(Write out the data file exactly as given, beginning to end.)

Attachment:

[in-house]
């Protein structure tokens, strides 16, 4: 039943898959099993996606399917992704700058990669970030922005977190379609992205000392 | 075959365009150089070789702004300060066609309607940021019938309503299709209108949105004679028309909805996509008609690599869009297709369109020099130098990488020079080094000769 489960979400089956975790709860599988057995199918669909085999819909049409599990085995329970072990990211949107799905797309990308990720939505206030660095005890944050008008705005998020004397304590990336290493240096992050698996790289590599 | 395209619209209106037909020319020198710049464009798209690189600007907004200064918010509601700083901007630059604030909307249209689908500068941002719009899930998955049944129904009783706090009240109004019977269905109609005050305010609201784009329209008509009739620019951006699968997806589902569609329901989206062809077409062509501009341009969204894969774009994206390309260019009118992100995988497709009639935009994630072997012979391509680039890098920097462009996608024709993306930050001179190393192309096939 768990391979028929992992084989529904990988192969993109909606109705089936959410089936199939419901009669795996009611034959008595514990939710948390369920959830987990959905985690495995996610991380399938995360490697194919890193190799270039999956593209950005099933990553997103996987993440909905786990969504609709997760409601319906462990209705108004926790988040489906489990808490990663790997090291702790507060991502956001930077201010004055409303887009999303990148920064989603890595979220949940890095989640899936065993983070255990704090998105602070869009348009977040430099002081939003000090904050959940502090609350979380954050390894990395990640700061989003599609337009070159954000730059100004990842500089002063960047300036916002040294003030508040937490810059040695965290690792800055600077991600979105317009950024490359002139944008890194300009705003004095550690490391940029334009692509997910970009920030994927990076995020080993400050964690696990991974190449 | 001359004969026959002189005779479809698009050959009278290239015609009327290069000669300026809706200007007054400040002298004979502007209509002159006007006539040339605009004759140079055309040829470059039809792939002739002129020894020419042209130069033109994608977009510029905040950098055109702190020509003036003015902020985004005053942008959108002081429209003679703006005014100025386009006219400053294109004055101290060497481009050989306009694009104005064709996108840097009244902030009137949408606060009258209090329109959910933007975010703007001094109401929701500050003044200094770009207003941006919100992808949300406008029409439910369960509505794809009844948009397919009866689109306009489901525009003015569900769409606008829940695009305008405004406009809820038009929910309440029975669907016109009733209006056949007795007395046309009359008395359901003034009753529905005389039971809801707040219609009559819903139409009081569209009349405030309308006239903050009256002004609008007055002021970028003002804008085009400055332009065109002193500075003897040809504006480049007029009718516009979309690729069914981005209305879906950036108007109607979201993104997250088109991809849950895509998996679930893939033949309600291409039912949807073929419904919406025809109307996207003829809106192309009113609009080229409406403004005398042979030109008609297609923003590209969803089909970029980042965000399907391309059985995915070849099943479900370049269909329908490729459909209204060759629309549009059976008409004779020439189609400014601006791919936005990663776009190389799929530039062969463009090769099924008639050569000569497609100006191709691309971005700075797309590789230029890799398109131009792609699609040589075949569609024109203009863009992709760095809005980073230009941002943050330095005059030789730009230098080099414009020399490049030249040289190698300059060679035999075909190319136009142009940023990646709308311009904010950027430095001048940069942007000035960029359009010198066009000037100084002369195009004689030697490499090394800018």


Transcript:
[in-house]
């Protein structure tokens, strides 16, 4: 039943898959099993996606399917992704700058990669970030922005977190379609992205000392 | 075959365009150089070789702004300060066609309607940021019938309503299709209108949105004679028309909805996509008609690599869009297709369109020099130098990488020079080094000769 489960979400089956975790709860599988057995199918669909085999819909049409599990085995329970072990990211949107799905797309990308990720939505206030660095005890944050008008705005998020004397304590990336290493240096992050698996790289590599 | 395209619209209106037909020319020198710049464009798209690189600007907004200064918010509601700083901007630059604030909307249209689908500068941002719009899930998955049944129904009783706090009240109004019977269905109609005050305010609201784009329209008509009739620019951006699968997806589902569609329901989206062809077409062509501009341009969204894969774009994206390309260019009118992100995988497709009639935009994630072997012979391509680039890098920097462009996608024709993306930050001179190393192309096939 768990391979028929992992084989529904990988192969993109909606109705089936959410089936199939419901009669795996009611034959008595514990939710948390369920959830987990959905985690495995996610991380399938995360490697194919890193190799270039999956593209950005099933990553997103996987993440909905786990969504609709997760409601319906462990209705108004926790988040489906489990808490990663790997090291702790507060991502956001930077201010004055409303887009999303990148920064989603890595979220949940890095989640899936065993983070255990704090998105602070869009348009977040430099002081939003000090904050959940502090609350979380954050390894990395990640700061989003599609337009070159954000730059100004990842500089002063960047300036916002040294003030508040937490810059040695965290690792800055600077991600979105317009950024490359002139944008890194300009705003004095550690490391940029334009692509997910970009920030994927990076995020080993400050964690696990991974190449 | 001359004969026959002189005779479809698009050959009278290239015609009327290069000669300026809706200007007054400040002298004979502007209509002159006007006539040339605009004759140079055309040829470059039809792939002739002129020894020419042209130069033109994608977009510029905040950098055109702190020509003036003015902020985004005053942008959108002081429209003679703006005014100025386009006219400053294109004055101290060497481009050989306009694009104005064709996108840097009244902030009137949408606060009258209090329109959910933007975010703007001094109401929701500050003044200094770009207003941006919100992808949300406008029409439910369960509505794809009844948009397919009866689109306009489901525009003015569900769409606008829940695009305008405004406009809820038009929910309440029975669907016109009733209006056949007795007395046309009359008395359901003034009753529905005389039971809801707040219609009559819903139409009081569209009349405030309308006239903050009256002004609008007055002021970028003002804008085009400055332009065109002193500075003897040809504006480049007029009718516009979309690729069914981005209305879906950036108007109607979201993104997250088109991809849950895509998996679930893939033949309600291409039912949807073929419904919406025809109307996207003829809106192309009113609009080229409406403004005398042979030109008609297609923003590209969803089909970029980042965000399907391309059985995915070849099943479900370049269909329908490729459909209204060759629309549009059976008409004779020439189609400014601006791919936005990663776009190389799929530039062969463009090769099924008639050569000569497609100006191709691309971005700075797309590789230029890799398109131009792609699609040589075949569609024109203009863009992709760095809005980073230009941002943050330095005059030789730009230098080099414009020399490049030249040289190698300059060679035999075909190319136009142009940023990646709308311009904010950027430095001048940069942007000035960029359009010198066009000037100084002369195009004689030697490499090394800018």